Seen from above, the majority of human history
Has been invasions, vast displacements of people.
We, of all peoples,
Should know that.
Itâ€™s like that now, but different. I miss the old days,
Now itâ€™s all crowds at airports, refugee camps;
The world decamped,
With nowhere to go.
The plane takes off. This particular raiding party
Is going to a certain Baltic city, famous for being
Very pretty. We
Are hoping to find
Cute red roofs, bicycles and 21st century designs.
I wish the cabin attendants would hand out shafts
Of sharp wood, shields,
Pagan charms, anything
To remind us that weâ€™re coming to fill our arms
With the countryâ€™s goods, anything that smells fresh,
Art, half-smiles, fish.
We wonâ€™t own the place,
Or even know it; but I wish that we were travelling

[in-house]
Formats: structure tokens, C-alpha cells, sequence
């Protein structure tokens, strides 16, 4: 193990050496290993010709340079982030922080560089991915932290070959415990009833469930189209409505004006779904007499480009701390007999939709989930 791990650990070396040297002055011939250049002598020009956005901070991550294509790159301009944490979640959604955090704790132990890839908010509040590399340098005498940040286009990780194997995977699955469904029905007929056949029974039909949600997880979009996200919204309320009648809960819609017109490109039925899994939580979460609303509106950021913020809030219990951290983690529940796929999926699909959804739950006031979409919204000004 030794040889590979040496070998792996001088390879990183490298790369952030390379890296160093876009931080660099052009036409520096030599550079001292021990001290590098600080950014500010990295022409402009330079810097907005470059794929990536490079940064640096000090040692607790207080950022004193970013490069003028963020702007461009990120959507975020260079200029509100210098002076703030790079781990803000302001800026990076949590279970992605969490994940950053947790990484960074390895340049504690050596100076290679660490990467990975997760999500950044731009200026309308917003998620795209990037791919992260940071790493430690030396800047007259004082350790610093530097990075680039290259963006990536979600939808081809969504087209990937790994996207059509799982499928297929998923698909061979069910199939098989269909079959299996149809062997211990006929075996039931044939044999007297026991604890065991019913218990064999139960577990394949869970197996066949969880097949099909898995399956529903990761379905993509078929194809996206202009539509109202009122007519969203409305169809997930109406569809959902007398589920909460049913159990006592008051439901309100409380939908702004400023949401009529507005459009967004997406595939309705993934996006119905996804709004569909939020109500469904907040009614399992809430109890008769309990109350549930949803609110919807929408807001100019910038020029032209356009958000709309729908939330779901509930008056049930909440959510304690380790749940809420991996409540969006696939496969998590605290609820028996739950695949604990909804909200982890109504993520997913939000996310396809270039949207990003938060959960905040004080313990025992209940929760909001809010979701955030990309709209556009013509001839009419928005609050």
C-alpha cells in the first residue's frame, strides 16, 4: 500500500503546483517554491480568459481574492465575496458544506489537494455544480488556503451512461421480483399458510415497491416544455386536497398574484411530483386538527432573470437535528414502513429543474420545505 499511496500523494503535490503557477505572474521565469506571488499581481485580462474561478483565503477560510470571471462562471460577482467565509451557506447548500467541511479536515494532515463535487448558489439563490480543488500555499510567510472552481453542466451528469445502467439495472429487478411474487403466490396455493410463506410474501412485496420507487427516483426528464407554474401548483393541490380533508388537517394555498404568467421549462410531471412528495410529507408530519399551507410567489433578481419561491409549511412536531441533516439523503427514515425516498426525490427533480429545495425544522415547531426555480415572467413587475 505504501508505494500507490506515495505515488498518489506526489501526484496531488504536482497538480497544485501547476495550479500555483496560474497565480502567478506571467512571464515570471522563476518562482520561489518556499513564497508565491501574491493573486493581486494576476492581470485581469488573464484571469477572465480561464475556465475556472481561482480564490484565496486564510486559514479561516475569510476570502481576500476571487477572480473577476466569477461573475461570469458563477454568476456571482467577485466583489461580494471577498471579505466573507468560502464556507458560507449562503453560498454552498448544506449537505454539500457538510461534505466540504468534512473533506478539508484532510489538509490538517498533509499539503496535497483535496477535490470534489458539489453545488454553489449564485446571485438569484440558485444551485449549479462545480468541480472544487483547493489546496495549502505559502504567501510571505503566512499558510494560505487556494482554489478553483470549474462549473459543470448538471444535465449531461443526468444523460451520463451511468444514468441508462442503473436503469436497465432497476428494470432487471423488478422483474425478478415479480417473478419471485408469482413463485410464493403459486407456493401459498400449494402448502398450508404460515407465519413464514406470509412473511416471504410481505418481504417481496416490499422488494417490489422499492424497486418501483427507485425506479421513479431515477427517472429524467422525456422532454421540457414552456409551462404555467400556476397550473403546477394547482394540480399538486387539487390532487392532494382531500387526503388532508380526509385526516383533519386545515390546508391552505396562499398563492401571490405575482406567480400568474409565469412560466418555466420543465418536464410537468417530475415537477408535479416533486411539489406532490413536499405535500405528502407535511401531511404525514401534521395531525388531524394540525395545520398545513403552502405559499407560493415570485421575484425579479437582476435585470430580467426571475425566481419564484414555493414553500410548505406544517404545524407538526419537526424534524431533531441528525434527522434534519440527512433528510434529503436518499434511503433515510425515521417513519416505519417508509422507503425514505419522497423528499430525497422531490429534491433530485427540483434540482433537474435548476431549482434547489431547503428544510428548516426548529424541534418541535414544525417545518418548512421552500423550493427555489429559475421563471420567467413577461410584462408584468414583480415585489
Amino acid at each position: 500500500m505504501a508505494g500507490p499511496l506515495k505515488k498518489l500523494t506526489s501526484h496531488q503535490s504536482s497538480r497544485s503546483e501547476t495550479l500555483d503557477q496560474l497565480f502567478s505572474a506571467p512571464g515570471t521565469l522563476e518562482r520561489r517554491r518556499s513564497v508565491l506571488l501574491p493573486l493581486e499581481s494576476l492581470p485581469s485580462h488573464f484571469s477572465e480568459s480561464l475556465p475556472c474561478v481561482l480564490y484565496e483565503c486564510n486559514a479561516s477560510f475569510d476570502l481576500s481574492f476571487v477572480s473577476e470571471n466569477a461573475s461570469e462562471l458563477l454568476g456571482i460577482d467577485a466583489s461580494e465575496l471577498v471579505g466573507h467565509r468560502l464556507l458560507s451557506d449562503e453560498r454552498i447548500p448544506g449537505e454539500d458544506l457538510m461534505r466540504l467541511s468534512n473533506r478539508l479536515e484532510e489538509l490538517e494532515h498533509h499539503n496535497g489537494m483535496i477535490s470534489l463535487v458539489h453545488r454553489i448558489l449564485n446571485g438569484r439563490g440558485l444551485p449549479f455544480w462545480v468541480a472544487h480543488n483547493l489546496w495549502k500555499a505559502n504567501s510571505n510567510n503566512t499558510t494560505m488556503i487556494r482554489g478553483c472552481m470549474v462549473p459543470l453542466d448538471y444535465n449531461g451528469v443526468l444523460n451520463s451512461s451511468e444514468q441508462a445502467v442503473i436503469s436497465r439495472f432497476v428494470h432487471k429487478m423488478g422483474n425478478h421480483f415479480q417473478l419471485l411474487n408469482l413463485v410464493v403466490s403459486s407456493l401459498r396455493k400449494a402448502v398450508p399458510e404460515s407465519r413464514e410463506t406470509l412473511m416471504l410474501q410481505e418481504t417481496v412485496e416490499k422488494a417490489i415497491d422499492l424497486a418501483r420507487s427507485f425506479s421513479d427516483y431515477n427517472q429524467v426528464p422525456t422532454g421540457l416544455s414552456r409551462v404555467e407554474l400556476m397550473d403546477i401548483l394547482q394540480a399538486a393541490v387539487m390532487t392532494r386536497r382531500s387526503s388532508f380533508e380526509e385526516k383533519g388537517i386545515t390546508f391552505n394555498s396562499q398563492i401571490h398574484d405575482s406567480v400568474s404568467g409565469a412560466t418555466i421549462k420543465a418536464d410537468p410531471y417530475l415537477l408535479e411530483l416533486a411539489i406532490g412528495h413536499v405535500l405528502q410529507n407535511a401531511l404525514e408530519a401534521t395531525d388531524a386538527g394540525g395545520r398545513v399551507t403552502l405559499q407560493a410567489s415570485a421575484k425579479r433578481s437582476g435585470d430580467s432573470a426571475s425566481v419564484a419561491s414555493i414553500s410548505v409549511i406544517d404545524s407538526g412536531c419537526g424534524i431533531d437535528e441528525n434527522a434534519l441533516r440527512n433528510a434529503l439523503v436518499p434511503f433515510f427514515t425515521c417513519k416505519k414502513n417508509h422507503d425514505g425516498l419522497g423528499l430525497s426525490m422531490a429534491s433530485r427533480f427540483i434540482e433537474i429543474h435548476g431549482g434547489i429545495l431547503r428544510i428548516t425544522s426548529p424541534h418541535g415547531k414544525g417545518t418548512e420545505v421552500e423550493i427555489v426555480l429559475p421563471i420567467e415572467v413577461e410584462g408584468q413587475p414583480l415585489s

With a purpose, that we were going to sate
Our coarse tastes,
Raise oars and haul
Our plunder home, where weâ€™d unwind the fraying threads
Of our own histories and weave in some foreign colour.
If you want new blood, you have to spill some.
~ Jeremy Wikeley
Jeremy Wikeley has spent the last few years in Cambridge, supposedly reading History. In 2015 he won the Dame Ivy Compton-Burnett Prize and was nominated for the Keats-Shelley Prize. More of his poems can be found in the Pembroke College Gazette 2015, available online later this year.